LSE/Deutsche Börse merger blocked by European Commission

Mar 31st, 2017 | By | Category: ETF and Index News

The European Commission has formally announced they have blocked the proposed merger of the London Stock Exchange (LSE) and Deutsche Börse, in a move that confirms widespread market expectations. Had it been allowed, the £24 billion union of Europe’s two largest exchange operators would have overseen a combined market share of around 70% of ETF trading volume in Europe.

LSE/Deutsche Börse merger blocked by EU

ETF trading hubs LSE and Deutsche Boerse have had their merger opportunity officially blocked by the European Commission.

The Commission’s objections about the deal were that the combined company would have had a “de facto monopoly” in the markets for clearing of fixed income instruments in Europe, as well as removing “horizontal competition for the trading and clearing of single stock equity derivatives”. The combined company would have included Borsa Italiana, which is currently owned by LSE.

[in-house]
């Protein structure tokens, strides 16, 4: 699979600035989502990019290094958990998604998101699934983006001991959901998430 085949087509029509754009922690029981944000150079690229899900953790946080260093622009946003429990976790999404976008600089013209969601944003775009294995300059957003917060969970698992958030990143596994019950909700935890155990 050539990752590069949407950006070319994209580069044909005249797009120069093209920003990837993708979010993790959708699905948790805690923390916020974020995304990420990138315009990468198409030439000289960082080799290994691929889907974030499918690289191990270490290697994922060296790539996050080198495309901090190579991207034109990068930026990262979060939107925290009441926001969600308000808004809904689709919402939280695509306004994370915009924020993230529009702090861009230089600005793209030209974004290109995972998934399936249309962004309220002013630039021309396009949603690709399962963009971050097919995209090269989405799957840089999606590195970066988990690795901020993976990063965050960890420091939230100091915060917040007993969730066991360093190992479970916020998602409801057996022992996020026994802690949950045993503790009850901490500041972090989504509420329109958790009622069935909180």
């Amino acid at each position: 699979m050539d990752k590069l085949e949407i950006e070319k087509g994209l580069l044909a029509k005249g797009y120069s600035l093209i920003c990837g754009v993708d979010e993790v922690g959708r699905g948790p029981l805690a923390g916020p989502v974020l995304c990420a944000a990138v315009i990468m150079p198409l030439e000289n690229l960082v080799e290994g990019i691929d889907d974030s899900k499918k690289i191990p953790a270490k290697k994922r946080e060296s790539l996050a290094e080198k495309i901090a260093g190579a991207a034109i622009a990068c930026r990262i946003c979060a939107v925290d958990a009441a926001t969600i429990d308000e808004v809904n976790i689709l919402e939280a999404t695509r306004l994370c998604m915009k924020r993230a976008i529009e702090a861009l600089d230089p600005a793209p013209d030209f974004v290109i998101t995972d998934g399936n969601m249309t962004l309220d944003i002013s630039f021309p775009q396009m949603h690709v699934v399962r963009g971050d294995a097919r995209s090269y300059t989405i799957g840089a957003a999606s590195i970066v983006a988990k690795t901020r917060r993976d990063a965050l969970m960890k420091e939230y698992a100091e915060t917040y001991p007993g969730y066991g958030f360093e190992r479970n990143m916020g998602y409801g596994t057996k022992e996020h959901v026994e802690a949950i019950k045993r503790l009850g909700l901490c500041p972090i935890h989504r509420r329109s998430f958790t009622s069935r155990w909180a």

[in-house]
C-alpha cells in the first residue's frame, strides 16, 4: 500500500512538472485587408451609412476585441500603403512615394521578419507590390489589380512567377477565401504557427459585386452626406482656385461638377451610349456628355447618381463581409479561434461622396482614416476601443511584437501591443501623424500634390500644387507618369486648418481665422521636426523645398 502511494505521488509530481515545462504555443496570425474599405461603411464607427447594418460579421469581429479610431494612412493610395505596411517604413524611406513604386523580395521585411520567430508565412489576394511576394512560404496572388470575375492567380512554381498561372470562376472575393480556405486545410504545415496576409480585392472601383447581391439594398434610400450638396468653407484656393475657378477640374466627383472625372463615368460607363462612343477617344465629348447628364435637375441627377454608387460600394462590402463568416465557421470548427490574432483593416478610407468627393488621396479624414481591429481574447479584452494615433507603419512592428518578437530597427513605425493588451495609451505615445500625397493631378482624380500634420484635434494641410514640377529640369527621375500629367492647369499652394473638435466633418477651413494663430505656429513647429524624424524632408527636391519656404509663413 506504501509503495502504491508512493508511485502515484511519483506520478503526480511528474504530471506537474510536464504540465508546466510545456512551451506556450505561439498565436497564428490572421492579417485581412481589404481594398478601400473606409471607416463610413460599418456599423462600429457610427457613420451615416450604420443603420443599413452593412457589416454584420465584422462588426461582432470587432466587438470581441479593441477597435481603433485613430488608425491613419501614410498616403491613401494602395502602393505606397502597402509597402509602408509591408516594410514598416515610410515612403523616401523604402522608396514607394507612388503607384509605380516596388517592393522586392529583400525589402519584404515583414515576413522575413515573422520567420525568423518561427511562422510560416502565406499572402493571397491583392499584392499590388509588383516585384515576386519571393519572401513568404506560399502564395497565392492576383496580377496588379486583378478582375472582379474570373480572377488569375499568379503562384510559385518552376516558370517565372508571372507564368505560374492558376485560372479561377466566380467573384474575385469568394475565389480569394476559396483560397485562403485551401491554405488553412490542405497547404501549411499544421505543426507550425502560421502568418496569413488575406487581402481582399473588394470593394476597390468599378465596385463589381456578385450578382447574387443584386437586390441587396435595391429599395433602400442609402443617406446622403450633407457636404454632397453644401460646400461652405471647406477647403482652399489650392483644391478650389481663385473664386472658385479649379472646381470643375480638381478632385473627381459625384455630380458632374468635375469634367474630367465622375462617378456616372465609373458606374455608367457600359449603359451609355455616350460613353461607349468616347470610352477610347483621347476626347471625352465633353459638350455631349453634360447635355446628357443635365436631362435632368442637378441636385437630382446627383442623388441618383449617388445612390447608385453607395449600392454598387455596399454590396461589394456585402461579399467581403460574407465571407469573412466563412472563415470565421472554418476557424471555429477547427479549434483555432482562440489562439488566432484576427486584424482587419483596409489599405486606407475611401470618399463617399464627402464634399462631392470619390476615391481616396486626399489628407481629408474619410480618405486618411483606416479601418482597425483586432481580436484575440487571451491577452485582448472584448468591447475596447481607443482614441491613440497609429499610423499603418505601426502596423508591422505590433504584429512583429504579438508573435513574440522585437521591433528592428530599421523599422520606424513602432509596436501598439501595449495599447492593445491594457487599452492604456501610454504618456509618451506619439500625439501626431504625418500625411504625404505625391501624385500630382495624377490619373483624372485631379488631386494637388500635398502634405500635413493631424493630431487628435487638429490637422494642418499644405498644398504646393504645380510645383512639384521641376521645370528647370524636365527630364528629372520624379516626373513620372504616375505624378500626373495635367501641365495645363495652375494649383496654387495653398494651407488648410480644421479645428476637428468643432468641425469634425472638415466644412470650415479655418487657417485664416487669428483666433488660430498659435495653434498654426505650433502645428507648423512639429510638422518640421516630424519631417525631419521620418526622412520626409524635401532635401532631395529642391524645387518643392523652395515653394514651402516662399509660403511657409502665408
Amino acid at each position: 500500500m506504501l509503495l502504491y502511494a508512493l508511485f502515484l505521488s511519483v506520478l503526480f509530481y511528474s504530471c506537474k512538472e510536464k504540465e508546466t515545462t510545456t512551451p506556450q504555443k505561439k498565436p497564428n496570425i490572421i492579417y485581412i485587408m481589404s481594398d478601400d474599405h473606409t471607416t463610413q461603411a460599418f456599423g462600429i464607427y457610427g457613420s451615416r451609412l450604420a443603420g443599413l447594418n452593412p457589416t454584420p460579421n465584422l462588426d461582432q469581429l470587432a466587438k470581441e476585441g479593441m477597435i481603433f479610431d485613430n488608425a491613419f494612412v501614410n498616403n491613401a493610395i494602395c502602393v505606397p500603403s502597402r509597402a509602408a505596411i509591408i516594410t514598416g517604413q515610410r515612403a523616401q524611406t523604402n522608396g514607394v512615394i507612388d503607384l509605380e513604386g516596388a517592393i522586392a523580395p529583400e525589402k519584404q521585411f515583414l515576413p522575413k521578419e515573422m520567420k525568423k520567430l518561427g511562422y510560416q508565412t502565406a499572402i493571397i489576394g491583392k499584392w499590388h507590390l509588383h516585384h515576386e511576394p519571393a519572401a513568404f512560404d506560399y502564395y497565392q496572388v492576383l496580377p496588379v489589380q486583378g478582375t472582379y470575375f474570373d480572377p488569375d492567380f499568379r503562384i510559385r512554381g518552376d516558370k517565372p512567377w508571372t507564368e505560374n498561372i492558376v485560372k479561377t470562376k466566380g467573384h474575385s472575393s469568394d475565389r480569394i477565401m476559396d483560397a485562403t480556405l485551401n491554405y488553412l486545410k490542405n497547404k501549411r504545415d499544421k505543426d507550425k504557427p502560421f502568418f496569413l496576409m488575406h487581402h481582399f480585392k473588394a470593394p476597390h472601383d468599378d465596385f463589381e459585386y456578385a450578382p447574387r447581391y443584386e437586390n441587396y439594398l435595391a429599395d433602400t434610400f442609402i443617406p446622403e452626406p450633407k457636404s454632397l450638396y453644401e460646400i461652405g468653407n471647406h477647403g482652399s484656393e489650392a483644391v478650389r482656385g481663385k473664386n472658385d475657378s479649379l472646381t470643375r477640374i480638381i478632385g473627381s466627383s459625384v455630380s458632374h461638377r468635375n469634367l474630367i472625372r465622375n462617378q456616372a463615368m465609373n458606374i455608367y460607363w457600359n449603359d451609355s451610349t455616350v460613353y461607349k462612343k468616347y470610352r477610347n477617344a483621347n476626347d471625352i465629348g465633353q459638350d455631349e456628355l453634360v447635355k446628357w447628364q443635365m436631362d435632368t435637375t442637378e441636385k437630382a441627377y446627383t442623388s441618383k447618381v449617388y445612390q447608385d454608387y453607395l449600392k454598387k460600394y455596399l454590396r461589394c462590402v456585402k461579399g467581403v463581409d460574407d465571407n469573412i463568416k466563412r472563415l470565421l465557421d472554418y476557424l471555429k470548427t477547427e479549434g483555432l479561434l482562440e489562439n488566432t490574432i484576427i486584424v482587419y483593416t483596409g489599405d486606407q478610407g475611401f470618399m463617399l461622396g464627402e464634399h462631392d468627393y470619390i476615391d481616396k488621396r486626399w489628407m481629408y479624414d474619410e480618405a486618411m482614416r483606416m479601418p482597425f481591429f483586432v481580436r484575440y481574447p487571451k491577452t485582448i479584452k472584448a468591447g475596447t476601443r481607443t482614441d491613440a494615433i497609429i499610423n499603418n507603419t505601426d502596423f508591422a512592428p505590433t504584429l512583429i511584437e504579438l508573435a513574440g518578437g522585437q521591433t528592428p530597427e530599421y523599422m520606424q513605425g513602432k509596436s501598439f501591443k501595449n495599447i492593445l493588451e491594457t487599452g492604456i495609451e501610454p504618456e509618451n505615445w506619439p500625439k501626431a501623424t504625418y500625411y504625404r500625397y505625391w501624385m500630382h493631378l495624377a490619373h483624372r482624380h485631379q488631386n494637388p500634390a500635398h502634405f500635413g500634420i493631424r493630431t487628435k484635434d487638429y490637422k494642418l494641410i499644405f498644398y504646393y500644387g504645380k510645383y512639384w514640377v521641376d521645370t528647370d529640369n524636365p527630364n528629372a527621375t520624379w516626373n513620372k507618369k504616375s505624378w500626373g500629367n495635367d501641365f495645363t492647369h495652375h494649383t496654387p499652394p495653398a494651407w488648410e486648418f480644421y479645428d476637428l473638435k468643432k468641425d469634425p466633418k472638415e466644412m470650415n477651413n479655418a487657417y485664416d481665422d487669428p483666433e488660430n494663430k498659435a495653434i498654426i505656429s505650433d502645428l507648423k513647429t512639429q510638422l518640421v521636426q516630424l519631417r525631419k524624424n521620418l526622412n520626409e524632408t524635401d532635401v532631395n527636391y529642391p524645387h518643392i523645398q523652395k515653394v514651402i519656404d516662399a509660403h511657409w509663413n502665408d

LSE had agreed to the sale of LCH SA to Euronext to avoid the Commission’s first point of concern. However, the final ruling released on 29 March came as no surprise after LSE announced last month that it was not willing to divest its Italian trading platform, MTS, as part of the deal to appease the regulators’ second point of concern.

Deutsche Börse became the first European exchange to list an ETF in 2000. It now lists over 1,100 ETFs with an average monthly trading volume of around €15bn. LSE currently lists around 900 ETFs with a monthly trading volume of £30bn.

In addition to the exchanges, the combined company would have owned the FTSE Russell and STOXX, two of the largest index providers to the European ETF industry.

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